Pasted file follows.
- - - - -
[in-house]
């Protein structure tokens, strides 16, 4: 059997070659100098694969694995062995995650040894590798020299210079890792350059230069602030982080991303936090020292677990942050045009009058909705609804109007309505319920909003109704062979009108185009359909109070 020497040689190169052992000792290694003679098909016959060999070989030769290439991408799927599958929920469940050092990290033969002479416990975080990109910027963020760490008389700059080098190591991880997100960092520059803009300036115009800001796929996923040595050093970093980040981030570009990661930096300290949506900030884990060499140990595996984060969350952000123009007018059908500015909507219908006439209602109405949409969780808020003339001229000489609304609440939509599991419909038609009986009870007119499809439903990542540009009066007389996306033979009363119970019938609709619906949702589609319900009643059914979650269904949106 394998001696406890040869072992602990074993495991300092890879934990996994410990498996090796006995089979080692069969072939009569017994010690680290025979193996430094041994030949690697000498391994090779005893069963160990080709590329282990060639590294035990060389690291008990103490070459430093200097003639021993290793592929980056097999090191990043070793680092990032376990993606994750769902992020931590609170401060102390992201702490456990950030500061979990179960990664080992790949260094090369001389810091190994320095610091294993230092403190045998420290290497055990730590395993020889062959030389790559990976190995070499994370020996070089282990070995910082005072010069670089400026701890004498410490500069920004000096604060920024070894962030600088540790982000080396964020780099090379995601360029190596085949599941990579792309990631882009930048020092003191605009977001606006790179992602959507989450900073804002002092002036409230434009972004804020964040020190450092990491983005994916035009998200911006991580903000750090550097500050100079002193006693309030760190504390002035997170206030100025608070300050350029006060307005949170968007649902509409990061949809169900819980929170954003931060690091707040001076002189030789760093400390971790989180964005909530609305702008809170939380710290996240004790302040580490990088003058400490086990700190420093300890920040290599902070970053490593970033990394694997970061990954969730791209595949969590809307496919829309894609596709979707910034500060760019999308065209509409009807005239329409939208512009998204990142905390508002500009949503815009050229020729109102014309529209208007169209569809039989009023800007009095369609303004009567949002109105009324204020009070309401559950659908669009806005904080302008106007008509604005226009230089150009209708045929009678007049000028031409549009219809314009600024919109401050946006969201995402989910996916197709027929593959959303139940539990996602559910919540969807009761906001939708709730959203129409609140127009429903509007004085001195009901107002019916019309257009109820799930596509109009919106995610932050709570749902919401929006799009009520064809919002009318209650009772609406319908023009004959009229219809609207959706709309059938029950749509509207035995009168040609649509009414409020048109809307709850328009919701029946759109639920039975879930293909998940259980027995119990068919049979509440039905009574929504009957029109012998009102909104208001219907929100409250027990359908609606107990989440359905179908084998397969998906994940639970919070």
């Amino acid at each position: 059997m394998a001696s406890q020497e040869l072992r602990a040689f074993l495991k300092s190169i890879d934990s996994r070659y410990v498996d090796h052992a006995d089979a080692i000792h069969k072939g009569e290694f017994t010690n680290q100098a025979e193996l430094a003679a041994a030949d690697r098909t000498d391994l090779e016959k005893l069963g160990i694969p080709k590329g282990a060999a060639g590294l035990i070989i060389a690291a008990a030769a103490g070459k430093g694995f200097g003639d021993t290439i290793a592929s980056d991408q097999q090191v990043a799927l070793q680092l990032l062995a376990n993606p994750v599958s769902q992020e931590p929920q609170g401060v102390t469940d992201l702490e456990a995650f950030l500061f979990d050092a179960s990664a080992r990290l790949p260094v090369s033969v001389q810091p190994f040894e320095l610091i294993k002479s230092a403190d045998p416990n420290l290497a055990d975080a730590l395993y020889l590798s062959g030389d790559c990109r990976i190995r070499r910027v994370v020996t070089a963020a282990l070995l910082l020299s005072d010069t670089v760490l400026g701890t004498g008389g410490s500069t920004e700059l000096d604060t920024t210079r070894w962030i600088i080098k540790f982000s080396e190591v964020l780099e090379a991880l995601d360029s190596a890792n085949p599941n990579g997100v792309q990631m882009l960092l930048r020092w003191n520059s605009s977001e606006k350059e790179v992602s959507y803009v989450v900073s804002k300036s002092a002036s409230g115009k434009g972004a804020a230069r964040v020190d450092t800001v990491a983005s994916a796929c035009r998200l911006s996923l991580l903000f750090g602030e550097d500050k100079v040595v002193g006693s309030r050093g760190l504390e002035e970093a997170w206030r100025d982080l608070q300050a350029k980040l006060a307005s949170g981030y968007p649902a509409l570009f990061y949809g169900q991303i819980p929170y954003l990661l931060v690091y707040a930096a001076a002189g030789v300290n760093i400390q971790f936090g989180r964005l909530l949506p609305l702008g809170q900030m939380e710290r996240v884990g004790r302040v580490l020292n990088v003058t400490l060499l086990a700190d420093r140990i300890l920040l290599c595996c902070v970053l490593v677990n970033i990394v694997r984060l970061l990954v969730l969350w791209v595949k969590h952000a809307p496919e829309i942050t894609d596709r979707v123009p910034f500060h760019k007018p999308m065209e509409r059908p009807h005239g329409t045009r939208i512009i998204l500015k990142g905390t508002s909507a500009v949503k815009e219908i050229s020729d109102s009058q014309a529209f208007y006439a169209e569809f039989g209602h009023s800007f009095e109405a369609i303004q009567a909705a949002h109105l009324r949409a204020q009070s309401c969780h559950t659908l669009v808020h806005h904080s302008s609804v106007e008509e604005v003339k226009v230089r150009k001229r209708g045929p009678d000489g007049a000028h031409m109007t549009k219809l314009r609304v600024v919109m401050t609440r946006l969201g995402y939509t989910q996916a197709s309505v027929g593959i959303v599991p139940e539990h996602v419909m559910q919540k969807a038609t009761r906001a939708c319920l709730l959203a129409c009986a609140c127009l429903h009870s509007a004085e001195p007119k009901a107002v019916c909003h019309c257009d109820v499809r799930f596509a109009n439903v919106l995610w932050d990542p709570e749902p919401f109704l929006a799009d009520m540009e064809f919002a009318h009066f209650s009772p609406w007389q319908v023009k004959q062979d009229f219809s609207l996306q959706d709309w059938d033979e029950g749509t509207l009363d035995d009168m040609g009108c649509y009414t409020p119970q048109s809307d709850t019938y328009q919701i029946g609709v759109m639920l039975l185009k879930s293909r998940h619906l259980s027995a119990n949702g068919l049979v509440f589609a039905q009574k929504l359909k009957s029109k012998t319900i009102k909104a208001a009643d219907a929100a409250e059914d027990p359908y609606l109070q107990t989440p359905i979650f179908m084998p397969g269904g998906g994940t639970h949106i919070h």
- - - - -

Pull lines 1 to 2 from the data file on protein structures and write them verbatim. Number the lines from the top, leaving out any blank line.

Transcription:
[in-house]
């Protein structure tokens, strides 16, 4: 059997070659100098694969694995062995995650040894590798020299210079890792350059230069602030982080991303936090020292677990942050045009009058909705609804109007309505319920909003109704062979009108185009359909109070 020497040689190169052992000792290694003679098909016959060999070989030769290439991408799927599958929920469940050092990290033969002479416990975080990109910027963020760490008389700059080098190591991880997100960092520059803009300036115009800001796929996923040595050093970093980040981030570009990661930096300290949506900030884990060499140990595996984060969350952000123009007018059908500015909507219908006439209602109405949409969780808020003339001229000489609304609440939509599991419909038609009986009870007119499809439903990542540009009066007389996306033979009363119970019938609709619906949702589609319900009643059914979650269904949106 394998001696406890040869072992602990074993495991300092890879934990996994410990498996090796006995089979080692069969072939009569017994010690680290025979193996430094041994030949690697000498391994090779005893069963160990080709590329282990060639590294035990060389690291008990103490070459430093200097003639021993290793592929980056097999090191990043070793680092990032376990993606994750769902992020931590609170401060102390992201702490456990950030500061979990179960990664080992790949260094090369001389810091190994320095610091294993230092403190045998420290290497055990730590395993020889062959030389790559990976190995070499994370020996070089282990070995910082005072010069670089400026701890004498410490500069920004000096604060920024070894962030600088540790982000080396964020780099090379995601360029190596085949599941990579792309990631882009930048020092003191605009977001606006790179992602959507989450900073804002002092002036409230434009972004804020964040020190450092990491983005994916035009998200911006991580903000750090550097500050100079002193006693309030760190504390002035997170206030100025608070300050350029006060307005949170968007649902509409990061949809169900819980929170954003931060690091707040001076002189030789760093400390971790989180964005909530609305702008809170939380710290996240004790302040580490990088003058400490086990700190420093300890920040290599902070970053490593970033990394694997970061990954969730791209595949969590809307496919829309894609596709979707910034500060760019999308065209509409009807005239329409939208512009998204990142905390508002500009949503815009050229020729109102014309529209208007169209569809039989009023800007009095369609303004009567949002109105009324204020009070309401559950659908669009806005904080302008106007008509604005226009230089150009209708045929009678007049000028031409549009219809314009600024919109401050946006969201995402989910996916197709027929593959959303139940539990996602559910919540969807009761906001939708709730959203129409609140127009429903509007004085001195009901107002019916019309257009109820799930596509109009919106995610932050709570749902919401929006799009009520064809919002009318209650009772609406319908023009004959009229219809609207959706709309059938029950749509509207035995009168040609649509009414409020048109809307709850328009919701029946759109639920039975879930293909998940259980027995119990068919049979509440039905009574929504009957029109012998009102909104208001219907929100409250027990359908609606107990989440359905179908084998397969998906994940639970919070």